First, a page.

Gerardo Herrera - Chair (Universitat de València, España)

Gerardo Herrera - Chair (Universitat de València, España)

Gerardo Herrera is the responsible of the Autism & IT Group at the IRTIC Technological Institute of the University of Valencia (Spain). He has published a number of papers on IT for people at risk of exclusion, including in high impact scientific journals such as ACM-Tochi, Presence Journal (MIT Press) and Autism (AIJRP from Sage Publications) where he also collaborates as a reviewer. He is currently the project coordinator of two EU Erasmus+ project (strategic partnerships in the field of education): SMART-ASD (2015-2017): “Enhancing Communication And Learning With Tablets, Smartphones And Smartwatches In Students With Autism Spectrum Disorders And/Or Learning Difficulties” and AMUSE (2016-2018): Autism in Mainstream Units in Schools across Europe: Identification and dissemination of best practice.
Ouriel Grynszpan - University Pierre et Marie Curie (France)

Ouriel Grynszpan - University Pierre et Marie Curie (France)

Ouriel Grynszpan holds Master’s degrees in electrical engineering from Supélec, France (1996) and Virginia Tech, USA (1996). Before joining academia, he worked as a telecom and software engineer. He received a Ph.D. in cognitive sciences from the University of Paris South (2005). Since 2007, he is an associate professor in Neurosciences at the University Pierre et Marie Curie. He is currently affiliated with the Institute for Intelligent Systems and Robotics (ISIR). He conducts research on social interactions using virtual reality and embodied conversational agents. He led several projects on technology based treatment for autism.

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Jelle van Dijk - University of Twente (The Netherlands)

Jelle van Dijk - University of Twente (The Netherlands)

Jelle is a design-researcher at the University of Twente (“High Tech - Human Touch”) and a research fellow at the Design Lab Twente, Netherlands. He has a background in Cognitive Science and a Phd in Industrial Design on the design of Tangible and Embodied Interaction. His current research focuses on designing for Embodied Empowerment. Using Embodied theory he investigates how to design new forms of mixed physical-digital interaction may empower people with cognitive- and/or social disabilities in organizing and taking control over their own everyday lives. He takes a participatory design approach and conduct research-through-design.
Jacqueline Nadel - La Salpétrière Hospital (France)

Jacqueline Nadel - La Salpétrière Hospital (France)

Jacqueline Nadel is a CNRS (French National Centre for Scientific Research) Research Director at La Salpétrière Hospital, Emotion Centre. She is the author of numerous papers and of several books at Cambridge University Press and Oxford University Press. She is involved in interdisciplinary programs interfacing social neuroscience, cognitive psychology, epigenetic robotics and clinical interventions for severe autism. Her studies are based on innovative designs allowing an online approach of nonverbal parameters of communication, mainly via reciprocal imitation. Additionally, she edits the French scientific journal ENFANCE, coordinates the interdisciplinary network Autisme- Science, and is an expert for EU scientific projects.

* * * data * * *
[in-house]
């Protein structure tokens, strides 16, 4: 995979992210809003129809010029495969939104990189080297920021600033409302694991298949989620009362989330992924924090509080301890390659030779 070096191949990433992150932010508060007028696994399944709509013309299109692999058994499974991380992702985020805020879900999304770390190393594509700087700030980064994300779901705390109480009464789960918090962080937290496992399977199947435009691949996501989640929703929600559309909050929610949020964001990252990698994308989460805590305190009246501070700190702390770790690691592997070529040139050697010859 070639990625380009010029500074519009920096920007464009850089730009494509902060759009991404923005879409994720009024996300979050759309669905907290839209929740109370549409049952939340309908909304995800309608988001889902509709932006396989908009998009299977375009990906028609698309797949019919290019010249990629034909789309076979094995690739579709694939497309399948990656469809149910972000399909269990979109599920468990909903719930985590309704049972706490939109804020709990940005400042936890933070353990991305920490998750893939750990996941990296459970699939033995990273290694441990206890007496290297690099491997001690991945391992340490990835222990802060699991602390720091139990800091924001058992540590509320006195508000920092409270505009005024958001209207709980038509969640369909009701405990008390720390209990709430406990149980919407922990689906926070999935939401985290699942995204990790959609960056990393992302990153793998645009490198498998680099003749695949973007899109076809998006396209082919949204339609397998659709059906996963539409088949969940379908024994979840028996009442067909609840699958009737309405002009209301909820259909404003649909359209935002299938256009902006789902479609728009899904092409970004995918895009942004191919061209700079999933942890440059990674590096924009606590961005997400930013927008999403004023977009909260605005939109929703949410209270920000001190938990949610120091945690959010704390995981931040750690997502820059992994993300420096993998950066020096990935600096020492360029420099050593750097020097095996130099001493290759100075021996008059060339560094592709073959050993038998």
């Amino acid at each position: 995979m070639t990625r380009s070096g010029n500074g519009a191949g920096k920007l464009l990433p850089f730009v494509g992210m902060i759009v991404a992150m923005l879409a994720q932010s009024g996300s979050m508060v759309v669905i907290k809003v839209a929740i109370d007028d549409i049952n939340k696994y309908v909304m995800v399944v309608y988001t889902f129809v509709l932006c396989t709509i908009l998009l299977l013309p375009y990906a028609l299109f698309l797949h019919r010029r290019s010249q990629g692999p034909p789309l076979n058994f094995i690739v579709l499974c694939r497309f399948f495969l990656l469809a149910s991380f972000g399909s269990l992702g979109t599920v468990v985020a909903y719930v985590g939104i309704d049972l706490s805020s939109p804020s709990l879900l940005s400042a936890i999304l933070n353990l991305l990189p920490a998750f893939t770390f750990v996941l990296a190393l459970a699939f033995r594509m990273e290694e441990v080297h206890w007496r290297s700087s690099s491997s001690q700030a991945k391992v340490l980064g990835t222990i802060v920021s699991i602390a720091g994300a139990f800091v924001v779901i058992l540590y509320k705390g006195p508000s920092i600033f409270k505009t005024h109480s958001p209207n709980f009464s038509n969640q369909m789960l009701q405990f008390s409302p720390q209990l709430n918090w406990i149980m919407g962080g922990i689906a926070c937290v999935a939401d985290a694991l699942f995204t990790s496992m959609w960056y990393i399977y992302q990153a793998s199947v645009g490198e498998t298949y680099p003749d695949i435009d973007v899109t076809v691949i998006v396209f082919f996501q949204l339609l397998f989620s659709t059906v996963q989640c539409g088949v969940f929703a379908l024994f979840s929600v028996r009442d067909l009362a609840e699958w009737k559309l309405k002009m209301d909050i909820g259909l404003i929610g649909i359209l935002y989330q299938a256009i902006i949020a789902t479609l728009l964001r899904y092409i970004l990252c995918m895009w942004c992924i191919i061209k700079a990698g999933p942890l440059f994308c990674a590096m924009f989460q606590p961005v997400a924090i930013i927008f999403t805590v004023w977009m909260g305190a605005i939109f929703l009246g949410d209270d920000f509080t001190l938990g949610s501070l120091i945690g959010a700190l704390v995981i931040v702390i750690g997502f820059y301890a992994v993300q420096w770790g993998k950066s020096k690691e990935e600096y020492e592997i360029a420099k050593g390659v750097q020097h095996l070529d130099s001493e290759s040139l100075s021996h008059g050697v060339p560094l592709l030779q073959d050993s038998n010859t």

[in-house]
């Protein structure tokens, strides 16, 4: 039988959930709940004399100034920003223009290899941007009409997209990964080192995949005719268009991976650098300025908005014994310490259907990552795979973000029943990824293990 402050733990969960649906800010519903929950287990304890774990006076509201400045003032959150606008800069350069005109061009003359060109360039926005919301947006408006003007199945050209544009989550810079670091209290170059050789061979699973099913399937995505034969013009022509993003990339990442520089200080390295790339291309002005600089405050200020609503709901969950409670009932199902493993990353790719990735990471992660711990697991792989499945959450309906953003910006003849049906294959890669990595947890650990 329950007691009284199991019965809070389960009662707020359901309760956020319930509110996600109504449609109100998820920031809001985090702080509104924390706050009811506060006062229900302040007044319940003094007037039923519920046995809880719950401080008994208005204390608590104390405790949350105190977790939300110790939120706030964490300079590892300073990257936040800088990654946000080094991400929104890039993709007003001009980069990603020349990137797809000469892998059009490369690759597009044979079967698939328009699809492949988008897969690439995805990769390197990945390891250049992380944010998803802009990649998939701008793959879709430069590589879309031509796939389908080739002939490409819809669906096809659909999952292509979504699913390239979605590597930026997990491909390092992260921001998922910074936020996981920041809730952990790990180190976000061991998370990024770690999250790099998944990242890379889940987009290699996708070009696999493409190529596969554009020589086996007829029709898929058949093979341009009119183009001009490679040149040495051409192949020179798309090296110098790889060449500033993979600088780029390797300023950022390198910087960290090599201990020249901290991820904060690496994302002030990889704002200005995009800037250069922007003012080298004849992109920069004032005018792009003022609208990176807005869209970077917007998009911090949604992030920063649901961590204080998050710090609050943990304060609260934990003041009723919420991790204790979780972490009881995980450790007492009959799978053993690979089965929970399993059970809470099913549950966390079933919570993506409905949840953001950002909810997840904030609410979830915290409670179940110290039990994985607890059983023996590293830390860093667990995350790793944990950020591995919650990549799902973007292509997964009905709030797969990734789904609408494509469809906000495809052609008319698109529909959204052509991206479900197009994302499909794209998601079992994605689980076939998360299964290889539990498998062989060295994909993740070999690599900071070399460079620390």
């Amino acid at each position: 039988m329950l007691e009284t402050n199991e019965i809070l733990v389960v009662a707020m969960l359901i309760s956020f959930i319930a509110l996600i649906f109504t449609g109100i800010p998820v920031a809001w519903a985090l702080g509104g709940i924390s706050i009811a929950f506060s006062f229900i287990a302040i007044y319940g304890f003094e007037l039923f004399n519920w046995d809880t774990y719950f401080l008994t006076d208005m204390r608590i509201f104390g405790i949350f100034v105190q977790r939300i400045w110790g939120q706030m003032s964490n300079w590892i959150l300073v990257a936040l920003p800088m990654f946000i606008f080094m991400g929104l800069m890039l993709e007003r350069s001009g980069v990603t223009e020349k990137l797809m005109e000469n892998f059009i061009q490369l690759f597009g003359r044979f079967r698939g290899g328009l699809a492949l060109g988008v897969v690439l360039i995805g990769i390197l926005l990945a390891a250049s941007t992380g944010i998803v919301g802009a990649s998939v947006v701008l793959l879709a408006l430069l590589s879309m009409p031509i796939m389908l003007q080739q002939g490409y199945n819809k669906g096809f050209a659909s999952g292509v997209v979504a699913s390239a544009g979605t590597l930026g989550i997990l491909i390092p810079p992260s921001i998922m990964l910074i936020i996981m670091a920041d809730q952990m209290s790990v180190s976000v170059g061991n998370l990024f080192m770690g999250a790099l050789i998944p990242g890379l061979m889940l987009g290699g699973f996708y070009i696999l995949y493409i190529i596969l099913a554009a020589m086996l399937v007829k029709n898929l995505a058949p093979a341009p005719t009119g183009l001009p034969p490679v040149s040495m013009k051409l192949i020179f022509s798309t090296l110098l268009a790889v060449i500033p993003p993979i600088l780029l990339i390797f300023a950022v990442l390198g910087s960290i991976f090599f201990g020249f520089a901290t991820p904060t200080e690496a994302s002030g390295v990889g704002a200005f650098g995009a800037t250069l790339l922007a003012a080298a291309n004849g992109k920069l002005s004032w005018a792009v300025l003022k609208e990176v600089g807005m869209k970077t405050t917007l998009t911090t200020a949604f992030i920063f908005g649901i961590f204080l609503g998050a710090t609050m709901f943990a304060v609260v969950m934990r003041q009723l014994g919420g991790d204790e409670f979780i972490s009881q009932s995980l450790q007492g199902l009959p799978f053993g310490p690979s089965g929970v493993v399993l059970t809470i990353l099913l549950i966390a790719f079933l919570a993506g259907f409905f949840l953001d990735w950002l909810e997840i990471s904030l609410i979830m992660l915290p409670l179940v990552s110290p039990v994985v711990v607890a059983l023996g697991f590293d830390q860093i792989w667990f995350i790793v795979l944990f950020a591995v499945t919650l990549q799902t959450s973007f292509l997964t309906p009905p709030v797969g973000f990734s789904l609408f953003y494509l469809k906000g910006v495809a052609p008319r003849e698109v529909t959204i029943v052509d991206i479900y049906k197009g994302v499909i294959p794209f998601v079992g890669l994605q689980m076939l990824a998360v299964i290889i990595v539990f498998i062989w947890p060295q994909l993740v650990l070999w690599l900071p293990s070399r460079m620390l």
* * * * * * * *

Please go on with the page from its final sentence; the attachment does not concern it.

María José Rodríguez Fortiz - University of Granada (Spain)

María José Rodríguez Fortiz - University of Granada (Spain)

María José Rodríguez Fórtiz is Doctor in Computer Science since 2000. She teaches in the ETSIIT of the University of Granada since 1990, when she finished her degree in Computer Science. She has been main researcher or has participated in 30 research projects and contracts with business. Her research lines are related to the application of ICTs to special needs and elderly people. She is specialized in accessibility, usability and adaptation of the software to the user, taking into account user profiles and context information. In all projects and contracts she has collaborated with teams of physicians, psychologists and educators. The majority of her projects are directly related to ASD. She has received several prizes and recognitions of her work. She has several publications and her team has developed several free computer programs as result of her research and projects. She has directed and direct Phds and final projects (from students in the last course) related with her interest topics above mentioned. She is reviewer of some journals. She is reviewer from a National Agency of Quality that evaluates projects. She is member of several committees in the University of Granada related to teaching and research.
Marilena Mademtzi - Yale Child Study Cente (USA)

Marilena Mademtzi - Yale Child Study Cente (USA)

Marilena is a Hilibrand Postdoctoral Associate at the Technology and Innovation Lab, Yale Child Study Center. She is interested in the application of instructional technology, such as serious games and social robots to assess and enhance socio-emotional and adaptive skills of individuals with autism. Her current work includes a home-based intervention using a robot with school-aged children with autism and their parents. She is also working on designing an new networking mobile app with a group of teenage girls with autism and their parents. Previous work focused on the development of sensory-motor skills of children with autism using a Kinect-based video game in a school environment and the implications that this held for social participation and adaptive skills. Marilena completed her undergraduate degree in Special Education at the University of Thessaly, Greece. She received her MEd with a specialization in autism from the University of Birmingham, UK and she recently completed her PhD studies at the same University.
Lila Kossyvaki - University of Birmingham (UK)

Lila Kossyvaki - University of Birmingham (UK)